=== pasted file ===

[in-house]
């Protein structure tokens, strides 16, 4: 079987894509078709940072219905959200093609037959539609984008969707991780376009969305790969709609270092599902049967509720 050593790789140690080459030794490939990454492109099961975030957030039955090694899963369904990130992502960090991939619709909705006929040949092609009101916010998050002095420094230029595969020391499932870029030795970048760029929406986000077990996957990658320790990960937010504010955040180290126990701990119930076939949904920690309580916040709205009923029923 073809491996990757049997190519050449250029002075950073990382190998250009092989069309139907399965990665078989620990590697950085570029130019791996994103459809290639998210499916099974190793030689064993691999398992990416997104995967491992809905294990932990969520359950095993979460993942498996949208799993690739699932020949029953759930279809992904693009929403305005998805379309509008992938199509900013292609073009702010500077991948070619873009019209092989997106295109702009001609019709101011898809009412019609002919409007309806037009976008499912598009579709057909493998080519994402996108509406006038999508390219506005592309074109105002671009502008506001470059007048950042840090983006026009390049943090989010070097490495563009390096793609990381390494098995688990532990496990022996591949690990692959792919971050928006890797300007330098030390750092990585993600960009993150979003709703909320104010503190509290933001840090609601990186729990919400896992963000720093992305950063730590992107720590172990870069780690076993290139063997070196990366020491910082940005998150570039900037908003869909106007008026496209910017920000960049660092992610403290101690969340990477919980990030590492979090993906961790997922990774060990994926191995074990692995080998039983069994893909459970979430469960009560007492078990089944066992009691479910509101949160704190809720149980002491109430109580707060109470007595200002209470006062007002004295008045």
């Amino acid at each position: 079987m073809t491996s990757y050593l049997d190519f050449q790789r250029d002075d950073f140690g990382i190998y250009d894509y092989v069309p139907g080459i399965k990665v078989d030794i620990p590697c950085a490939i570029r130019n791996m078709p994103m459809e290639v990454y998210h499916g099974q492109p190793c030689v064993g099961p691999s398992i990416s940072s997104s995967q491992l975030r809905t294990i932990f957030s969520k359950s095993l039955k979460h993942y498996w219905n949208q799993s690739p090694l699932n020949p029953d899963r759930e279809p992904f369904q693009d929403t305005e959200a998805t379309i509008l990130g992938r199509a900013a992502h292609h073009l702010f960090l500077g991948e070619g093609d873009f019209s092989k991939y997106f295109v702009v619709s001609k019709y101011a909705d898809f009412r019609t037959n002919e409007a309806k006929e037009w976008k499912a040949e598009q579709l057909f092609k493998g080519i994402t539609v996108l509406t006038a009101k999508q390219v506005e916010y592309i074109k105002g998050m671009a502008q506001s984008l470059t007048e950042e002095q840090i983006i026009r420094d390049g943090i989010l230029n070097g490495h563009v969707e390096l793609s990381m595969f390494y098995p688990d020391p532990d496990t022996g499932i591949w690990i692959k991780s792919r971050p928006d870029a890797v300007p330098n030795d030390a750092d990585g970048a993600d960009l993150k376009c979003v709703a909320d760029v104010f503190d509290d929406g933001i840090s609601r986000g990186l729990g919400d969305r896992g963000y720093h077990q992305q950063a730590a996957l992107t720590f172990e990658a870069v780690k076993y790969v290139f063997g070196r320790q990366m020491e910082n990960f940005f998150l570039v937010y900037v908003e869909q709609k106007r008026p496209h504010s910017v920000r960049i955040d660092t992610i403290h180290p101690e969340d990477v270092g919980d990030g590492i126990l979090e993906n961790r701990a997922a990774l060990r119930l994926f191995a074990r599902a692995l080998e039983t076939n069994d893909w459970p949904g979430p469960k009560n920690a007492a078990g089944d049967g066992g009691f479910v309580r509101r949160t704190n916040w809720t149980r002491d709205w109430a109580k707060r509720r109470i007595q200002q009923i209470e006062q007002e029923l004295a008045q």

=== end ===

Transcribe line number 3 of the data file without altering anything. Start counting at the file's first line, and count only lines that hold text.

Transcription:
């Amino acid at each position: 079987m073809t491996s990757y050593l049997d190519f050449q790789r250029d002075d950073f140690g990382i190998y250009d894509y092989v069309p139907g080459i399965k990665v078989d030794i620990p590697c950085a490939i570029r130019n791996m078709p994103m459809e290639v990454y998210h499916g099974q492109p190793c030689v064993g099961p691999s398992i990416s940072s997104s995967q491992l975030r809905t294990i932990f957030s969520k359950s095993l039955k979460h993942y498996w219905n949208q799993s690739p090694l699932n020949p029953d899963r759930e279809p992904f369904q693009d929403t305005e959200a998805t379309i509008l990130g992938r199509a900013a992502h292609h073009l702010f960090l500077g991948e070619g093609d873009f019209s092989k991939y997106f295109v702009v619709s001609k019709y101011a909705d898809f009412r019609t037959n002919e409007a309806k006929e037009w976008k499912a040949e598009q579709l057909f092609k493998g080519i994402t539609v996108l509406t006038a009101k999508q390219v506005e916010y592309i074109k105002g998050m671009a502008q506001s984008l470059t007048e950042e002095q840090i983006i026009r420094d390049g943090i989010l230029n070097g490495h563009v969707e390096l793609s990381m595969f390494y098995p688990d020391p532990d496990t022996g499932i591949w690990i692959k991780s792919r971050p928006d870029a890797v300007p330098n030795d030390a750092d990585g970048a993600d960009l993150k376009c979003v709703a909320d760029v104010f503190d509290d929406g933001i840090s609601r986000g990186l729990g919400d969305r896992g963000y720093h077990q992305q950063a730590a996957l992107t720590f172990e990658a870069v780690k076993y790969v290139f063997g070196r320790q990366m020491e910082n990960f940005f998150l570039v937010y900037v908003e869909q709609k106007r008026p496209h504010s910017v920000r960049i955040d660092t992610i403290h180290p101690e969340d990477v270092g919980d990030g590492i126990l979090e993906n961790r701990a997922a990774l060990r119930l994926f191995a074990r599902a692995l080998e039983t076939n069994d893909w459970p949904g979430p469960k009560n920690a007492a078990g089944d049967g066992g009691f479910v309580r509101r949160t704190n916040w809720t149980r002491d709205w109430a109580k707060r509720r109470i007595q200002q009923i209470e006062q007002e029923l004295a008045q």